It's Time for this Bumble Bee to Come Under Government Protection

The U.S. Fish and Wildlife Service believes a species of bumble bee – the rusty patched bumble bee – should be under federal protection under the Endangered Species Act.

 


It has finally come to this: The U.S. Fish and Wildlife Service believes a species of bumble bee –the rusty patched bumble bee – should be under federal protection under the Endangered Species Act.

The petition was filed September 22, 2016 by the U.S. Fish and Wildlife Service, which attributes the decline in its report to disease, pesticides, climate change, and habitat loss.

The rusty patched bumble bee can be identified by the red coloring on its abdomen. You may be able to spot the bee if you happen to live in the upper Midwest or Northeastern part of the United States. Then again the species has suffered a great decline in its population – 90% since 1990 – so maybe not so much. 

“[The] Endangered Species Act safeguards are now the only way the bumble bee would have a fighting chance for survival,” Sarina Jepsen, of the Xerces Society for Invertebrate Conservation, told Reuters.

It’s no secret bees have been dying off at an alarming rate, suffering from colony collapse, a disease which causes a number of worker bees to abandon the hive. This decline is thought to be caused by pesticides, which some researchers believe impairs the bees’ behavior in some way

Scientists have pointed the finger specifically at neonicotinoid pesticides, typically used in agriculture, causing a scientific debate to become slightly politicized. However, if nothing is done, America could be losing some valuable free labor. After all, bees are responsible for pollinating 75% of the fruits, nuts, and vegetables we eat. 

"Honeybee pollination alone adds more than $15 billion in value to agricultural crops each year in the United States," the White House said.

Without pollinators, many flowering crops will require workers to go out into the field and manually induce pollination. To do this, you need to identify the male flowers, pluck them, and rub them up against the female flowers within a certain window of time during the day.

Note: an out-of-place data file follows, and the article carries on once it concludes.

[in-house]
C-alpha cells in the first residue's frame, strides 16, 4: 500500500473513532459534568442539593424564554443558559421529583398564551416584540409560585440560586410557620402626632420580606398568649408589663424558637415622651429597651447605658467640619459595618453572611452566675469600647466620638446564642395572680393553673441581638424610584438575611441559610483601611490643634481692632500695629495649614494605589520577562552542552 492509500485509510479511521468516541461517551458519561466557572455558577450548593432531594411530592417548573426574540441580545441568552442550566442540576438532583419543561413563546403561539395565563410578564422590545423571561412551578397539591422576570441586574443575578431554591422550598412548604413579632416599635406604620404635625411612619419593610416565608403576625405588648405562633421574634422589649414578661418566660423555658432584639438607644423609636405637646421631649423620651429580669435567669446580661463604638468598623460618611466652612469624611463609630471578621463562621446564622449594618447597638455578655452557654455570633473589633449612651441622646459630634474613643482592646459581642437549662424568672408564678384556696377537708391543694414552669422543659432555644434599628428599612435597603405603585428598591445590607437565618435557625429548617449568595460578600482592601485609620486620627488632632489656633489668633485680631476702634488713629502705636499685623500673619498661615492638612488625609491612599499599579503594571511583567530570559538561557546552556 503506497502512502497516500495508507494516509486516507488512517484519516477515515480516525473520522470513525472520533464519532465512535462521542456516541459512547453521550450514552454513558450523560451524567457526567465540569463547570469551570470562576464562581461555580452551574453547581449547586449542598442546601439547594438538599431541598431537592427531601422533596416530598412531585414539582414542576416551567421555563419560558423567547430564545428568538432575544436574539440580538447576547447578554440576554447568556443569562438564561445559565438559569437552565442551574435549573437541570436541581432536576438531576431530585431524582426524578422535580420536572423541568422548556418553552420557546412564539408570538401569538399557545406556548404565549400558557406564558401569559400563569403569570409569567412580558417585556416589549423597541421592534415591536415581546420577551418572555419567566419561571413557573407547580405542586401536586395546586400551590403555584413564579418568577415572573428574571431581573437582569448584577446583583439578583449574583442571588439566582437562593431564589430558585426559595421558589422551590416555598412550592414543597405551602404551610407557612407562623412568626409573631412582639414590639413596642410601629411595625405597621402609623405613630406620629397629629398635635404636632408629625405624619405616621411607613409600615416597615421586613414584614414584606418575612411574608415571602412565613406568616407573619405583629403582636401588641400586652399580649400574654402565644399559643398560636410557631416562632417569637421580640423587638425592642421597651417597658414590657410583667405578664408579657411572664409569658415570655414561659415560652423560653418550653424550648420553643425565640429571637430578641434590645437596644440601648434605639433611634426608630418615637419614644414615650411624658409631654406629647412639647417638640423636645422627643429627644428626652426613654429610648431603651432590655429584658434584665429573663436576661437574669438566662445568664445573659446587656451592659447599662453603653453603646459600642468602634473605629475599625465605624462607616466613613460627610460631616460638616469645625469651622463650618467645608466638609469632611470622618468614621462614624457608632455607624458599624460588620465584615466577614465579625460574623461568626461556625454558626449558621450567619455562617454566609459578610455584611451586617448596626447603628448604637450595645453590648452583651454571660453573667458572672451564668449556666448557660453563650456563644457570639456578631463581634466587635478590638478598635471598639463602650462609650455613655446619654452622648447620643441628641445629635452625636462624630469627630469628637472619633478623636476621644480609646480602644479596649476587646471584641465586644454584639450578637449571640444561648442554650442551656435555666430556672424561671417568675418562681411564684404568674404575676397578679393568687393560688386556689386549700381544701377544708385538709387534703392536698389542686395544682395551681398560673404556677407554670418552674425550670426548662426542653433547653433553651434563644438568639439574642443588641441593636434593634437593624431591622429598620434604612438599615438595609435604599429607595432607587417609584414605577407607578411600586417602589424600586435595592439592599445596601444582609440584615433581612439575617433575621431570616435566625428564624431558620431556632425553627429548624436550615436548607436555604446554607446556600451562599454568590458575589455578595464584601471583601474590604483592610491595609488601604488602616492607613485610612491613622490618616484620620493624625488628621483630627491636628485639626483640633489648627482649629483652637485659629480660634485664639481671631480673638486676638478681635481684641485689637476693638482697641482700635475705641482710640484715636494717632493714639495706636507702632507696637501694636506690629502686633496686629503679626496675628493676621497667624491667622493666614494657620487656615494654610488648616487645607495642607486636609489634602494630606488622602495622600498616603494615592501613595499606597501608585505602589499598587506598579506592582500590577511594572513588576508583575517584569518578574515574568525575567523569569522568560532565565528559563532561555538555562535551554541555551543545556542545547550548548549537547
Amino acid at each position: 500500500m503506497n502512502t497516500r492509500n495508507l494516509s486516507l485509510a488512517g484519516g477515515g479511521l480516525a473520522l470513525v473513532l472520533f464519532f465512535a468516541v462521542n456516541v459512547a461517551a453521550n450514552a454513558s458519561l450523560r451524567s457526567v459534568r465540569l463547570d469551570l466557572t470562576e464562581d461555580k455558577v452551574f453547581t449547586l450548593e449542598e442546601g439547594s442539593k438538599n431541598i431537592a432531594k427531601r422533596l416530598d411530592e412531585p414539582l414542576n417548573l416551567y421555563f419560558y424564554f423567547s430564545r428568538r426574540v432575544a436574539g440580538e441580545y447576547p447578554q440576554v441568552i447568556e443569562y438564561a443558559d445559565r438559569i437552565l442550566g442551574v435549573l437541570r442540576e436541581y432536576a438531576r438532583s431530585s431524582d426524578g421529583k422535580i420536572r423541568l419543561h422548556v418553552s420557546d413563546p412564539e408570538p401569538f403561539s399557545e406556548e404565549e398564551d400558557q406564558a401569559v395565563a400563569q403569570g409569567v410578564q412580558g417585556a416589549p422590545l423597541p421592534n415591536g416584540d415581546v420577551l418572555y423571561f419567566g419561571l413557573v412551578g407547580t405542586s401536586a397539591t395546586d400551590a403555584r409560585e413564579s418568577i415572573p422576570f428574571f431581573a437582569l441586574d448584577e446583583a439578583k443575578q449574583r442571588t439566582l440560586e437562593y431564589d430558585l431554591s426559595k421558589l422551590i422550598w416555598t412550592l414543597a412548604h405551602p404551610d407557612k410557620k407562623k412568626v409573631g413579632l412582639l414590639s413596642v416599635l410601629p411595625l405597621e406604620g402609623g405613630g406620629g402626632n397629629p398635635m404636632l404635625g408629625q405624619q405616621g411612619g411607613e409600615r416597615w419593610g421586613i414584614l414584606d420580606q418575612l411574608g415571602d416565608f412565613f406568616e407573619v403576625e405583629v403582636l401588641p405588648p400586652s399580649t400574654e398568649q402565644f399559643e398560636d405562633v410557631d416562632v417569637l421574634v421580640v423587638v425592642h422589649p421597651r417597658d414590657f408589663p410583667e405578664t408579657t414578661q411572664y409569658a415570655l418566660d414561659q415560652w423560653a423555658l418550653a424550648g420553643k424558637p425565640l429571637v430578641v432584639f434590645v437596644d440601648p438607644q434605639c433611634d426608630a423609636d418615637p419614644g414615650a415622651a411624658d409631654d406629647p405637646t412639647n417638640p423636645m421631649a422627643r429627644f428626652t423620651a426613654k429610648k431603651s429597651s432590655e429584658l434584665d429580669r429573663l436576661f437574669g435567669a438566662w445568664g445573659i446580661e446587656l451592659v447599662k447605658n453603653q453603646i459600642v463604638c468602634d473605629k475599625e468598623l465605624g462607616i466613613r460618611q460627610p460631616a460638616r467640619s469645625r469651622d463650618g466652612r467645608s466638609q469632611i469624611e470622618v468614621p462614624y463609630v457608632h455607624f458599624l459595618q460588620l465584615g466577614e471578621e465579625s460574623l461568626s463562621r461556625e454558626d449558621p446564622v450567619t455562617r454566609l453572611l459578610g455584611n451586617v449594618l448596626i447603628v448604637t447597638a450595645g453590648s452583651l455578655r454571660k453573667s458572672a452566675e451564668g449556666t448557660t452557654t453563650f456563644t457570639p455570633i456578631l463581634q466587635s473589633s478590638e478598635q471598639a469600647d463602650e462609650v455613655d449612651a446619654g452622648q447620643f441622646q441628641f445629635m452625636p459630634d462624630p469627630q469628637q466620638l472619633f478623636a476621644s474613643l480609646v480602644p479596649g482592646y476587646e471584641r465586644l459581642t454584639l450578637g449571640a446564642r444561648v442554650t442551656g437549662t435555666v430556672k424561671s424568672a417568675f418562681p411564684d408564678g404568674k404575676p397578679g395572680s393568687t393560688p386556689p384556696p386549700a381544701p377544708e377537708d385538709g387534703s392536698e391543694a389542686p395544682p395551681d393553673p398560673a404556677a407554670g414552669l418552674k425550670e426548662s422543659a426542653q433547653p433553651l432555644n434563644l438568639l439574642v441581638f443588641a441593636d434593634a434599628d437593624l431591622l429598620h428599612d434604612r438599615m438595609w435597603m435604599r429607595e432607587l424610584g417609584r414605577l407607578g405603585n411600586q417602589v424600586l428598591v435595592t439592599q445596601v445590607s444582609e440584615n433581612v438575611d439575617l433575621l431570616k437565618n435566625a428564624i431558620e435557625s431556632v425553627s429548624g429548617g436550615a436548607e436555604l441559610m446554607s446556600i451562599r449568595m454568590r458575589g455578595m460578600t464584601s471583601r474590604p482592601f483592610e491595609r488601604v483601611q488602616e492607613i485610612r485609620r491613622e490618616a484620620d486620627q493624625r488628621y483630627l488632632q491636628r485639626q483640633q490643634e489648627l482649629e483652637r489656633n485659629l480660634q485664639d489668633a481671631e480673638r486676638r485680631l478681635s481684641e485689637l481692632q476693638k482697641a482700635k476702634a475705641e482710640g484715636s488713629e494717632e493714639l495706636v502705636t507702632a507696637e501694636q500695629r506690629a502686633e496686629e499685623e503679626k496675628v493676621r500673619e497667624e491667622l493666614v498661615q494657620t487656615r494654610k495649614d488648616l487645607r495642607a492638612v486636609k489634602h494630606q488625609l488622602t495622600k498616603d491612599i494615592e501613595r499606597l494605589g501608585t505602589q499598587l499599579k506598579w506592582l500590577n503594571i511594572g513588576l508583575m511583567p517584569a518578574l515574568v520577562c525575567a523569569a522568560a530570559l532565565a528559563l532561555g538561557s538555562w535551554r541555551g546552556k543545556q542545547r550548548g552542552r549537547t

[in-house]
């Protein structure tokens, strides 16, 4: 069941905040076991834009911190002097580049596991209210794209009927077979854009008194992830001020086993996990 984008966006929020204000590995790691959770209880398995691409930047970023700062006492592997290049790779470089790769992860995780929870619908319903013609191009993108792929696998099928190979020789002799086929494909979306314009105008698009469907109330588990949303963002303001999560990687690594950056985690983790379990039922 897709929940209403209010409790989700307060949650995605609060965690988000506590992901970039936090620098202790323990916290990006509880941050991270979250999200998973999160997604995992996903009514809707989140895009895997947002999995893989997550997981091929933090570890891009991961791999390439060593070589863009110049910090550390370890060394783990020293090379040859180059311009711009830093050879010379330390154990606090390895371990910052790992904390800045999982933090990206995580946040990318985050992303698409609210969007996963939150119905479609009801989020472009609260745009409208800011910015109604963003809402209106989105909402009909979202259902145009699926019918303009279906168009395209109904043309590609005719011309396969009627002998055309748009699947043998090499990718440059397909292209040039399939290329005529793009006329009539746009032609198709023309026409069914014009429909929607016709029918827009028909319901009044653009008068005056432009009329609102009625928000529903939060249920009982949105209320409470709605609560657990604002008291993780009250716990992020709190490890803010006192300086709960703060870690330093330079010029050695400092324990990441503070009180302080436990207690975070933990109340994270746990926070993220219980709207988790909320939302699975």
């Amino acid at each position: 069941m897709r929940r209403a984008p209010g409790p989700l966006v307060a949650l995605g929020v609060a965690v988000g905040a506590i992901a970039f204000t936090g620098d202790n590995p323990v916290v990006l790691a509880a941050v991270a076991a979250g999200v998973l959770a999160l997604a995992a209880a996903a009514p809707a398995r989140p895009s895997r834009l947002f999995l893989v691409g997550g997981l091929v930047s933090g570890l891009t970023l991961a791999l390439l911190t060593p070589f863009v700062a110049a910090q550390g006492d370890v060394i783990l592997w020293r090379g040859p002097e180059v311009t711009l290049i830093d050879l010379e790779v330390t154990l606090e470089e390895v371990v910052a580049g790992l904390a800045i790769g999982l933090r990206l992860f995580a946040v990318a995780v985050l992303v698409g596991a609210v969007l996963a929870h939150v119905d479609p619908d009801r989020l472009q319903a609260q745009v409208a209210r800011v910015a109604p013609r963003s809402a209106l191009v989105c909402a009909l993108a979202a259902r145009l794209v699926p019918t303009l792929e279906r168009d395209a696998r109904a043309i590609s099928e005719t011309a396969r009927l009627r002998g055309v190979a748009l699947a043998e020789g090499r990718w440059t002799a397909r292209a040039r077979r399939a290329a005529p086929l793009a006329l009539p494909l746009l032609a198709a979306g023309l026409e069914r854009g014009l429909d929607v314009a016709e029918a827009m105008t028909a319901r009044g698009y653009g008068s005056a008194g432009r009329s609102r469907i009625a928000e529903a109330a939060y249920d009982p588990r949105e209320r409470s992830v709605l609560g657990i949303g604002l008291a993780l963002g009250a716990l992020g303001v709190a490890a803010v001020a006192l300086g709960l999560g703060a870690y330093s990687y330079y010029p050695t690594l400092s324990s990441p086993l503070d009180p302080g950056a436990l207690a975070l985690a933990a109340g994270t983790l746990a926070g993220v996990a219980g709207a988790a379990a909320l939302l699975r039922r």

If these bees do fall into extinction, their absence will create quite a few job openings.

Get to know the more eccentric side of bees here, with Jonathan Keats.

LinkedIn meets Tinder in this mindful networking app

Swipe right to make the connections that could change your career.

Getty Images
Sponsored
Swipe right. Match. Meet over coffee or set up a call.

No, we aren't talking about Tinder. Introducing Shapr, a free app that helps people with synergistic professional goals and skill sets easily meet and collaborate.

Keep reading Show less

4 reasons Martin Luther King, Jr. fought for universal basic income

In his final years, Martin Luther King, Jr. become increasingly focused on the problem of poverty in America.

(Photo by J. Wilds/Keystone/Getty Images)
Politics & Current Affairs
  • Despite being widely known for his leadership role in the American civil rights movement, Martin Luther King, Jr. also played a central role in organizing the Poor People's Campaign of 1968.
  • The campaign was one of the first to demand a guaranteed income for all poor families in America.
  • Today, the idea of a universal basic income is increasingly popular, and King's arguments in support of the policy still make a good case some 50 years later.
Keep reading Show less

A world map of Virgin Mary apparitions

She met mere mortals with and without the Vatican's approval.

Strange Maps
  • For centuries, the Virgin Mary has appeared to the faithful, requesting devotion and promising comfort.
  • These maps show the geography of Marian apparitions – the handful approved by the Vatican, and many others.
  • Historically, Europe is where most apparitions have been reported, but the U.S. is pretty fertile ground too.
Keep reading Show less

Why I wear my life on my skin

For Damien Echols, tattoos are part of his existential armor.

Videos
  • In prison Damien Echols was known by his number SK931, not his name, and had his hair sheared off. Stripped of his identity, the only thing he had left was his skin.
  • This is why he began tattooing things that are meaningful to him — to carry a "suit of armor" made up the images of the people and objects that have significance to him, from his friends to talismans.
  • Echols believes that all places are imbued with divinity: "If you interact with New York City as if there's an intelligence behind... then it will behave towards you the same way."
Keep reading Show less